“Jump cut” is a term that’s used in different ways. Sometimes it refers to various kinds of mismatches that yield a jolting discontinuity. I’m using the term here to denote an effect that results from excising some frames from a continuous shot. The classic examples have always been the cuts in Godard’s Breathless. The Touch of Zen example is a little less pure because you can see that Shot 2 doesn’t strictly continue Shot 1′s camera setup. King Hu has moved the abbot’s head and shoulder a little further away from us. But the compositions are graphically very close, and the impression on screen is of a single camera take with some frames lopped out.
When we ask, Where did Hsu go from shot to shot?, the answer is: In the cut. Without the advantage of special effects, King Hu has given us a propulsive impression of speed and ferocity.
His secret? Merely a uniquely cinematic imagination.
Some of our techie readers might be curious about the images here, photographed from a 35mm print. Perhaps they’ve noticed that Hu’s cutting has left its physical trace on the film strip.
In classic filmmaking practice, cuts were made with splices–physical joins between one piece of film and another. In film-based formats, splices were made with glue or transparent tape. (Today, of course, they’re largely made digitally and called “edits.”) Most filmmakers hid their splices, but there’s a robust tradition in avant-garde cinema of integrating splices into the image; you can see it, for example, in the work of Stan Brakhage and Paolo Gioli.
Splices are visible as horizontal flashes across the bottom of the screen. In 35mm filmmaking, the final printing phase usually masks those out. But, as Erik Gunneson reminds me, that’s harder when you’re shooting anamorphic scope. There the image is recorded full-frame on the film strip, so traces of the splice may remain visible, especially in older films.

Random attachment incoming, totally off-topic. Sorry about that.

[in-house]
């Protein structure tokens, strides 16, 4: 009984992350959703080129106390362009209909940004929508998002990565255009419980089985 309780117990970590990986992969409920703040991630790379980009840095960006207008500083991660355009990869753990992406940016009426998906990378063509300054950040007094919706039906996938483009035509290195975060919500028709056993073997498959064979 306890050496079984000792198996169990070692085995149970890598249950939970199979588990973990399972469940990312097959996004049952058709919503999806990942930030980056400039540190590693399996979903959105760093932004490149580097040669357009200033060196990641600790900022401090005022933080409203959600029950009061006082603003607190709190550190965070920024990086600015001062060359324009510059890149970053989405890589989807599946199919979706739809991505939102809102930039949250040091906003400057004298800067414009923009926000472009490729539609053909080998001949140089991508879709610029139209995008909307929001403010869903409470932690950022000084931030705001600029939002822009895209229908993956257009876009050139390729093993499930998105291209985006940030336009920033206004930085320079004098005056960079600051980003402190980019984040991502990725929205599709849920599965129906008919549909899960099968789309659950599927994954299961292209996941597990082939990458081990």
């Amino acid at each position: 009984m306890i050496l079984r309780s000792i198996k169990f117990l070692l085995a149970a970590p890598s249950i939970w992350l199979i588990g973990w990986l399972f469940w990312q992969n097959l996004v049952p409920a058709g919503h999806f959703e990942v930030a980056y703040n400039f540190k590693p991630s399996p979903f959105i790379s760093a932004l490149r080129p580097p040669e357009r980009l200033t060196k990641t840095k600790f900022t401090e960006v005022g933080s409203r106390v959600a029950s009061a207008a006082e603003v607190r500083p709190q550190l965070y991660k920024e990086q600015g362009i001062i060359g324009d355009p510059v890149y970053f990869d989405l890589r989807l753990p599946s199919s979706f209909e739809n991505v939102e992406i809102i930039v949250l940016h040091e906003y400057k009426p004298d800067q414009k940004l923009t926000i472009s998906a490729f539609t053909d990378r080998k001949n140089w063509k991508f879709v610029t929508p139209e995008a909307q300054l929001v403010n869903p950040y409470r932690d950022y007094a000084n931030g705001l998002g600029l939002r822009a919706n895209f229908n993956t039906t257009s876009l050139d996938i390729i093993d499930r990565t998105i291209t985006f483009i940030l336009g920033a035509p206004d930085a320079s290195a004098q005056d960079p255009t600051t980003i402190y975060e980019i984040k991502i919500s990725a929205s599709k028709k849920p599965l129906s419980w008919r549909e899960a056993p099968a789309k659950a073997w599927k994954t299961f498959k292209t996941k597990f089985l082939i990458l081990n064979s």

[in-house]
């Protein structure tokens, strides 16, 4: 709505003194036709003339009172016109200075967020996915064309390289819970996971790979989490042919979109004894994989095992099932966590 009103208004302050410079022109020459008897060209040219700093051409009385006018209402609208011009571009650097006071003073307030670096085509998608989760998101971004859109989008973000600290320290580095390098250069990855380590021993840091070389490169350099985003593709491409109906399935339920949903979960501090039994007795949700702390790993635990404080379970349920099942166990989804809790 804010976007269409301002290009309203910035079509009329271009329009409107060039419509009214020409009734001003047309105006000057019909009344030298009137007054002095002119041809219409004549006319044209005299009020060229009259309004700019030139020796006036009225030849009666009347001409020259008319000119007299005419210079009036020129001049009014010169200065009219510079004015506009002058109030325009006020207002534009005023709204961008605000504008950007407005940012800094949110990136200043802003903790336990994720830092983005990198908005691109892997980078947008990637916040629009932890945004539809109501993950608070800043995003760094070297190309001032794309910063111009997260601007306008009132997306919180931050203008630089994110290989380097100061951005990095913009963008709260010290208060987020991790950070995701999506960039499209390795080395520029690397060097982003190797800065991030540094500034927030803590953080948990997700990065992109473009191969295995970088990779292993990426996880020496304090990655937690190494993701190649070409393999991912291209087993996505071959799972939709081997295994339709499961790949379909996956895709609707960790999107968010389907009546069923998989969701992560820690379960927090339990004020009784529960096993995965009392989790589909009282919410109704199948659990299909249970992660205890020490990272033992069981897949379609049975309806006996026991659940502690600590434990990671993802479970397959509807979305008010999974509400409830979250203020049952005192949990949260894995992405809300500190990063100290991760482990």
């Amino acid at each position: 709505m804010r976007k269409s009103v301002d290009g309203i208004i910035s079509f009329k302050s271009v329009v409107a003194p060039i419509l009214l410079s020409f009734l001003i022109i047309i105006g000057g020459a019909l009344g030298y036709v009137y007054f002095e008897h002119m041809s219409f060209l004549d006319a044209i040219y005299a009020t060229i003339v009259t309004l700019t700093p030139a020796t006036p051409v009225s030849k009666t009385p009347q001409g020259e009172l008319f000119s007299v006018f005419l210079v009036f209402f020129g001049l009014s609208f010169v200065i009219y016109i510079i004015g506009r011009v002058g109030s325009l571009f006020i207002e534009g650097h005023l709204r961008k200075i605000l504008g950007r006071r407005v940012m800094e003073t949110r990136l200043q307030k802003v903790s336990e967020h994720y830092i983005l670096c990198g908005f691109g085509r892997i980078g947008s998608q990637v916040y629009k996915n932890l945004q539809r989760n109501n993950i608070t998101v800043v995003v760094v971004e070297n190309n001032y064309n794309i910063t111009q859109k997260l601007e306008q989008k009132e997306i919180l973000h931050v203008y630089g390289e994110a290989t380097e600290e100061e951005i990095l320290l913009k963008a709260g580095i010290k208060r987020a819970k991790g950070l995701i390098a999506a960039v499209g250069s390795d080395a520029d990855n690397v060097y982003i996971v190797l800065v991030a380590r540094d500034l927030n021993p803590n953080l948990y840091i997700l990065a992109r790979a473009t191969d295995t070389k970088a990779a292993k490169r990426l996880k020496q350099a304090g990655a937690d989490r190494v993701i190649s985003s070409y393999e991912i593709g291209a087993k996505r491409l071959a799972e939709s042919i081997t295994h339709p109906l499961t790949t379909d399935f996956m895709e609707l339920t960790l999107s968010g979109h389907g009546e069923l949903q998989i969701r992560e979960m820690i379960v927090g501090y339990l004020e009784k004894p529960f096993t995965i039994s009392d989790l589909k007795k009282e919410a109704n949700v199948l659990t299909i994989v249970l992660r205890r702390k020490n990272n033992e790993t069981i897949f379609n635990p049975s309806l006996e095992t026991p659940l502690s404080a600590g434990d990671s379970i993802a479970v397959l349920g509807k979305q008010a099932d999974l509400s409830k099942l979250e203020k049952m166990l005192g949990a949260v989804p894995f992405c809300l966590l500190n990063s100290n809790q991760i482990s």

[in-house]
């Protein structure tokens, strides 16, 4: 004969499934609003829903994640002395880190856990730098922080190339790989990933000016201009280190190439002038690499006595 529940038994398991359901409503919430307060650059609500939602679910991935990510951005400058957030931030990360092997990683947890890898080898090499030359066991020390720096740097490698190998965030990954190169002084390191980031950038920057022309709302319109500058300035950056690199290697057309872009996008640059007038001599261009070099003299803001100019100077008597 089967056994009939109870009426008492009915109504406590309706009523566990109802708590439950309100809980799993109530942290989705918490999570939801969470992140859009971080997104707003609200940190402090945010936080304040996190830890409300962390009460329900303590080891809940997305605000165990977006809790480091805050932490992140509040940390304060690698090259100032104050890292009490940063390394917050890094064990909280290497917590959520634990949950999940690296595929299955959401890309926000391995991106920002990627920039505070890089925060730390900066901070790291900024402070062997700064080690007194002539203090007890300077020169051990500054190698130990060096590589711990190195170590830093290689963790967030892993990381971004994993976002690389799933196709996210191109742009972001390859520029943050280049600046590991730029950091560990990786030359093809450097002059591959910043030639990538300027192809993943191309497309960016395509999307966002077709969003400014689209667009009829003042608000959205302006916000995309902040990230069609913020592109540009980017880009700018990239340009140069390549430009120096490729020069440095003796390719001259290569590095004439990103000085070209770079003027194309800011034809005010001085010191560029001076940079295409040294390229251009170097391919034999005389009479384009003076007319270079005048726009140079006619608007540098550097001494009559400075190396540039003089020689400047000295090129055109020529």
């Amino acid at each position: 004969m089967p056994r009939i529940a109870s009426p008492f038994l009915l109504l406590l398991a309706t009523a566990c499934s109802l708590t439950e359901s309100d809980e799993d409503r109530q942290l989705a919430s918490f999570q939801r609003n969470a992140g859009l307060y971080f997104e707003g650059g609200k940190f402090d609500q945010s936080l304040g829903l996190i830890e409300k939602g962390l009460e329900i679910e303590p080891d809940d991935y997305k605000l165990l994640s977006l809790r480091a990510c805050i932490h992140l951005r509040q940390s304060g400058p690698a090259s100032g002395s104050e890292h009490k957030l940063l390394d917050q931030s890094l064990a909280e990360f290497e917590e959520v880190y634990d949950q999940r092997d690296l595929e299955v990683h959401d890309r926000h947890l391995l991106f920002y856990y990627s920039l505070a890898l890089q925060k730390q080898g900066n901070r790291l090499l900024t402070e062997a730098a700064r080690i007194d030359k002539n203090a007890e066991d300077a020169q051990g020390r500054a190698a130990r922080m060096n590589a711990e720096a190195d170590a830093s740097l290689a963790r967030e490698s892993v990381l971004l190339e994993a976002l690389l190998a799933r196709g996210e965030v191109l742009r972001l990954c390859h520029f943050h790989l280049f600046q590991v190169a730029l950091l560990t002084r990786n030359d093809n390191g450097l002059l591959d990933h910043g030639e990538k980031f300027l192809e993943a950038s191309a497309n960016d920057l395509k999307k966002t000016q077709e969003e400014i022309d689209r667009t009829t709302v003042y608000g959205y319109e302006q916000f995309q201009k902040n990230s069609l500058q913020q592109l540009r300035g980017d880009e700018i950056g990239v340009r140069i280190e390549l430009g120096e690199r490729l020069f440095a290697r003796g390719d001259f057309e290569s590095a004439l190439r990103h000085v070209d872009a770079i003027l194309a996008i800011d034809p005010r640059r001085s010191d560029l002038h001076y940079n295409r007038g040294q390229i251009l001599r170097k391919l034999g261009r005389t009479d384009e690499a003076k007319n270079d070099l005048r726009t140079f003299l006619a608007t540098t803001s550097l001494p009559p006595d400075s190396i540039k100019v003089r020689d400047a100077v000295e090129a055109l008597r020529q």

When we look at the physical strip here,we can see that Hu’s negative cutter has simply spliced one shot to another with cement. The illustrations up top show the last frame of Shot A and the first frame of Shot B. You can see the neat splice, a horizontal line running along the bottom of the first frame and the top of the second. The same trace of a splice is visible in the cut involving Yang’s leap.
The odd thing to modern eyes is that there’s a bit of overlap, a thin slice that seems out of whack with both shots. In Shot A, the bottom edge of this thin strip cuts off the abbot’s head weirdly. Let me show you the first frame of the second shot again. Reading from top to bottom, you see a bit of the bottom of Shot A’s last frame, then the true frame line, then the weird little band. The bulk of the image is the frame that starts Shot B.
What’s that thin slice between the frame line and the yellow splice line? It’s the top bit of the next frame of the first shot as taken in camera. It shows the trees and the abbot’s head and ears as they appear at the top of Shot A’s composition. Instead of cutting exactly on the frame line of Shot A, the editor has overlapped a tad of the following frame in order to attach the two shots with cement. During a screening, the extra bit may be minimized or eliminated because the projector plate doesn’t show us the entirety of the image on the strip, but it is there.
Splices can be hidden through A/B rolling, which I believe is more common in 16mm than in 35mm production. I don’t believe that Chinese films of Hu’s day made use of this process, but I’d appreciate more information.
The essay on King Hu is in my Poetics of Cinema (Routledge, 2008), 413-430. For more on King Hu and his innovations, see Planet Hong Kong: Popular Cinema and the Art of Entertainment, available elsewhere on this site. Kristin and I discuss jump cuts and graphic matches in Chapter 6 of Film Art: An Introduction. See also the “Film Technique: Editing” category on the right of this page.